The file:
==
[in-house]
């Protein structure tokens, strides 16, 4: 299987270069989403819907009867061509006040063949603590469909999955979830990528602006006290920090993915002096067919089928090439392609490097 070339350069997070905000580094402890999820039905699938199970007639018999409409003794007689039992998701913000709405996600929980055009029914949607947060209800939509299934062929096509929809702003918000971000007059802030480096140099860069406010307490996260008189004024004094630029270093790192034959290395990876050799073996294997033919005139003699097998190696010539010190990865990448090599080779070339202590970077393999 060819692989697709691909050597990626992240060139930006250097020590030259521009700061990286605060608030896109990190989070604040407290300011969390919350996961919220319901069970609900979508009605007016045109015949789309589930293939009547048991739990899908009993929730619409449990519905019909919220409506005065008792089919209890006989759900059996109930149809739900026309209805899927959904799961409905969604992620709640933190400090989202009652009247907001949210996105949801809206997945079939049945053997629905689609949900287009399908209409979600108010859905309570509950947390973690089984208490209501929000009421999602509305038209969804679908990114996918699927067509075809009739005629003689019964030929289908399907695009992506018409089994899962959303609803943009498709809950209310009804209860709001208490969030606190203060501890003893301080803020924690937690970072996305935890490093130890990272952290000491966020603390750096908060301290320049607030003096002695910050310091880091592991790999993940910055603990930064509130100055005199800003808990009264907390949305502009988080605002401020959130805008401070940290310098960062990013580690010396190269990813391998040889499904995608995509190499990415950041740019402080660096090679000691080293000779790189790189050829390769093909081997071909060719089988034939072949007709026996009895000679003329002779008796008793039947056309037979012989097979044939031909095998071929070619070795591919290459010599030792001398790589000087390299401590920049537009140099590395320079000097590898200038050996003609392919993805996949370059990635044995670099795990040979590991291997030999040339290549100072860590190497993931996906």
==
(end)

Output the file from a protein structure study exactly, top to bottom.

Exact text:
[in-house]
């Protein structure tokens, strides 16, 4: 299987270069989403819907009867061509006040063949603590469909999955979830990528602006006290920090993915002096067919089928090439392609490097 070339350069997070905000580094402890999820039905699938199970007639018999409409003794007689039992998701913000709405996600929980055009029914949607947060209800939509299934062929096509929809702003918000971000007059802030480096140099860069406010307490996260008189004024004094630029270093790192034959290395990876050799073996294997033919005139003699097998190696010539010190990865990448090599080779070339202590970077393999 060819692989697709691909050597990626992240060139930006250097020590030259521009700061990286605060608030896109990190989070604040407290300011969390919350996961919220319901069970609900979508009605007016045109015949789309589930293939009547048991739990899908009993929730619409449990519905019909919220409506005065008792089919209890006989759900059996109930149809739900026309209805899927959904799961409905969604992620709640933190400090989202009652009247907001949210996105949801809206997945079939049945053997629905689609949900287009399908209409979600108010859905309570509950947390973690089984208490209501929000009421999602509305038209969804679908990114996918699927067509075809009739005629003689019964030929289908399907695009992506018409089994899962959303609803943009498709809950209310009804209860709001208490969030606190203060501890003893301080803020924690937690970072996305935890490093130890990272952290000491966020603390750096908060301290320049607030003096002695910050310091880091592991790999993940910055603990930064509130100055005199800003808990009264907390949305502009988080605002401020959130805008401070940290310098960062990013580690010396190269990813391998040889499904995608995509190499990415950041740019402080660096090679000691080293000779790189790189050829390769093909081997071909060719089988034939072949007709026996009895000679003329002779008796008793039947056309037979012989097979044939031909095998071929070619070795591919290459010599030792001398790589000087390299401590920049537009140099590395320079000097590898200038050996003609392919993805996949370059990635044995670099795990040979590991291997030999040339290549100072860590190497993931996906």